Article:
Table set for banquet of young artists; Art.
THERE'S a chance to see potentially the best new artists of their generation at the start of their careers in the Bloomberg New Contemporaries 2007 exhibition.
The annual exhibition is made up of the winners of a competition open to students of Fine Art across the country.
The 37 artists whose work is now on show at The New Art Gallery, Walsall, were selected from 1,200 entries.
Not surprisingly, this makes for a fairly diverse show. The photographic work seems particularly strong - Charlie Crane has travelled to North Korea and pictures immaculate dining rooms set for meals but empty of people, pictures of the leaders surrounded by potted plants, and dignified people at work.
Gesche Wurfel's pictures bring a wry smile, looking at the desolation of the site of London's 2012 Olympics, including the Cosy Cafe looking anything but cosy, as it is housed in a big metal container.
Penny Klepuszewska looks at the plight of the lonely elderly by showing a man in a comfy cardie, using a walking frame but proudly wearing his medals across his chest.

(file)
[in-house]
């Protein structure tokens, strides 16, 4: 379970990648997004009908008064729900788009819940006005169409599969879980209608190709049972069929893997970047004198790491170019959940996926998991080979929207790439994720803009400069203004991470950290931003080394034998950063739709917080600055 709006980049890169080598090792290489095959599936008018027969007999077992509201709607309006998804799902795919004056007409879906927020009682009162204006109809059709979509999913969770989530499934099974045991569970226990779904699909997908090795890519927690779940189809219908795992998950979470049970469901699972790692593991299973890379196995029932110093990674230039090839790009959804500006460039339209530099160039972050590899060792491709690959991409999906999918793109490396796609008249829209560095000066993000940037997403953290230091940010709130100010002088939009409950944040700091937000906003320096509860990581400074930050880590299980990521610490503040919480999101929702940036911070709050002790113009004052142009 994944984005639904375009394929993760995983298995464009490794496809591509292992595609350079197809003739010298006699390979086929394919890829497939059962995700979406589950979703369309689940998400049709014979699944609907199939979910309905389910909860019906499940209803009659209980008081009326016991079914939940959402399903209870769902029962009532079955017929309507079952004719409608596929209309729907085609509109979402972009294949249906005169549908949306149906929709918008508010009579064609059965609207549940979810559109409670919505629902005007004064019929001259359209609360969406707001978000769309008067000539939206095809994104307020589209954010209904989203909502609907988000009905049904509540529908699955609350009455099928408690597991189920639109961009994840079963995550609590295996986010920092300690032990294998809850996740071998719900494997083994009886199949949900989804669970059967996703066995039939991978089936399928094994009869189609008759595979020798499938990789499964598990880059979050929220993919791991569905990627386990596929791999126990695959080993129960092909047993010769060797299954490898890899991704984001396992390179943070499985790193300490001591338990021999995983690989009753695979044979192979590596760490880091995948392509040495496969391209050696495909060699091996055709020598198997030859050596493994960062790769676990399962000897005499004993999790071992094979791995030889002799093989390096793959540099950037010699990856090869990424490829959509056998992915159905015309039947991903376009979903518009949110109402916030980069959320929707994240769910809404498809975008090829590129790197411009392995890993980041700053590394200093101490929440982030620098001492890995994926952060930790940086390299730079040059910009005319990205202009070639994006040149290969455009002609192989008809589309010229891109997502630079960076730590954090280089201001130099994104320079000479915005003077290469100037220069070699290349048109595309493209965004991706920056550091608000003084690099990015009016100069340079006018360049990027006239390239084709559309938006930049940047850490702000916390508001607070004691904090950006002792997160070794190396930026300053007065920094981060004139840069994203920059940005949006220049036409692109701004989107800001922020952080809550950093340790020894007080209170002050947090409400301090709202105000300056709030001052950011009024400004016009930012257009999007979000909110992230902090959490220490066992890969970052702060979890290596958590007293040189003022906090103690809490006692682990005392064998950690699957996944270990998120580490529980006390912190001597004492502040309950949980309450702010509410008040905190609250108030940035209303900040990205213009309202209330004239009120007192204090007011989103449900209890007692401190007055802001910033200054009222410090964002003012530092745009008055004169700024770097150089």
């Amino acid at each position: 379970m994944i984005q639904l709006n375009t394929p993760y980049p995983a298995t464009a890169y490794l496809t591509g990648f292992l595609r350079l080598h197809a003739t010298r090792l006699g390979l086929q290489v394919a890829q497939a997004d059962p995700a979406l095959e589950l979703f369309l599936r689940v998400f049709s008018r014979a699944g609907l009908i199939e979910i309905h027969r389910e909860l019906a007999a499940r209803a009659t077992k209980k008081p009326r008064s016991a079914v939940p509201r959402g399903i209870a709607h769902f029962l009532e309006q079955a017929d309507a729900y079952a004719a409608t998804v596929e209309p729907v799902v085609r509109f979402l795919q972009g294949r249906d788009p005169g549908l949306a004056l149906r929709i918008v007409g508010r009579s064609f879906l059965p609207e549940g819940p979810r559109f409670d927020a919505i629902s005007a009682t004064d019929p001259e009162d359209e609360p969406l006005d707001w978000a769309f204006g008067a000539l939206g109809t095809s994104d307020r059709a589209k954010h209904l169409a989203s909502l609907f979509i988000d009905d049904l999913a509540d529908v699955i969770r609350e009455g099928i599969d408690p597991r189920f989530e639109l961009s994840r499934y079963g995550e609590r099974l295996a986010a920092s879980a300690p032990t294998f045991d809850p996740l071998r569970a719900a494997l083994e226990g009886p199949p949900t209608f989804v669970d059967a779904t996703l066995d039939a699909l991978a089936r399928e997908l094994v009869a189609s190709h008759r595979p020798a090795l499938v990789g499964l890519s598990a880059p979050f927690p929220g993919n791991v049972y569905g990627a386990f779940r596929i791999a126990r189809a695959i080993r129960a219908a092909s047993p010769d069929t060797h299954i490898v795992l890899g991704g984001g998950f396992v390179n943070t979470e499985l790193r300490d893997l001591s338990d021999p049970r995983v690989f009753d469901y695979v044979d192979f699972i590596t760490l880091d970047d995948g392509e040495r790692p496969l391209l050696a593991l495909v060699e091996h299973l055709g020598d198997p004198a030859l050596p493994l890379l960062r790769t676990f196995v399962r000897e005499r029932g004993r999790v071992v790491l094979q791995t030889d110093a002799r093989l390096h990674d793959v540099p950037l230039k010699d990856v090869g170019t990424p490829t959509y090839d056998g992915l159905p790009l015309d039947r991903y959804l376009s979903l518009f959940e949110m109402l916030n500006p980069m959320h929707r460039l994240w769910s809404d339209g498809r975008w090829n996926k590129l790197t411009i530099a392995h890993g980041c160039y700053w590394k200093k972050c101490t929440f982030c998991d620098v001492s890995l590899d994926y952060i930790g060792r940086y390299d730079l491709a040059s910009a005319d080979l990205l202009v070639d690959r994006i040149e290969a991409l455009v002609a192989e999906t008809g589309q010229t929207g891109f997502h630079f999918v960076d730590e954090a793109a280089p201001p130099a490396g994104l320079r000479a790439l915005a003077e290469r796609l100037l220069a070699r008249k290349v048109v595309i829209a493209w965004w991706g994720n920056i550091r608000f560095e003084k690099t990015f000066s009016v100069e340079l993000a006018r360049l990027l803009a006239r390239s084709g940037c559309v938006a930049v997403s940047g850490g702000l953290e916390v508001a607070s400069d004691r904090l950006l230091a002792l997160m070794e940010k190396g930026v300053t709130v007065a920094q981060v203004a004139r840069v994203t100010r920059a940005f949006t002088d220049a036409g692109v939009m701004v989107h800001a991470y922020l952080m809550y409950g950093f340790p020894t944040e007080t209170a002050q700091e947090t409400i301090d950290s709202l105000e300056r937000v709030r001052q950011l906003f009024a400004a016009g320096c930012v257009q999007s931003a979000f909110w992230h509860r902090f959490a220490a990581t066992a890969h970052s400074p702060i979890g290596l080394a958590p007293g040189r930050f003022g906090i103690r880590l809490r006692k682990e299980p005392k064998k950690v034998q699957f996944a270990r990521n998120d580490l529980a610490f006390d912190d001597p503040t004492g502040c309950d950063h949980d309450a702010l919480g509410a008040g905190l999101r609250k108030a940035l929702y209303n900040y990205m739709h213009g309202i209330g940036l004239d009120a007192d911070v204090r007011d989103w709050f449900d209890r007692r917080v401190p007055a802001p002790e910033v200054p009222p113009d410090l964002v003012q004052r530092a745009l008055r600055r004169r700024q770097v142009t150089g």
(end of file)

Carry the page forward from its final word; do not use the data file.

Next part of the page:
Lucy Coggle's paintings of normal-looking men with unpleasant thoughts written underneath are interesting but disturbing, as are Janine McLellan's shelves of cuddly toys, all with Gary Glitter's face superimposed.
Daniel Pasteiner's Allegory of Love with colourful painted swirls is pleasant and Camilla Kesterton's Census Hopeful merges an alien and Byzantine-style iconography to create a unique painted creature.
Gemma Pardo's video Congo 1880 is mesmerising, as you watch the tide slowly rise and sea birds come and go.
There is lots to see in this large show, which continues until September 2. and it gives you hope for the future of art.
RISING STARS... Charlie Crane's eerily empty dining room (above) and (right) Camilla Kesterton's Census Hopeful, which merges an alien and Byzantine-style iconography.
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|Publication:||Coventry Evening Telegraph (England)|
|Date:||Jul 20, 2007|
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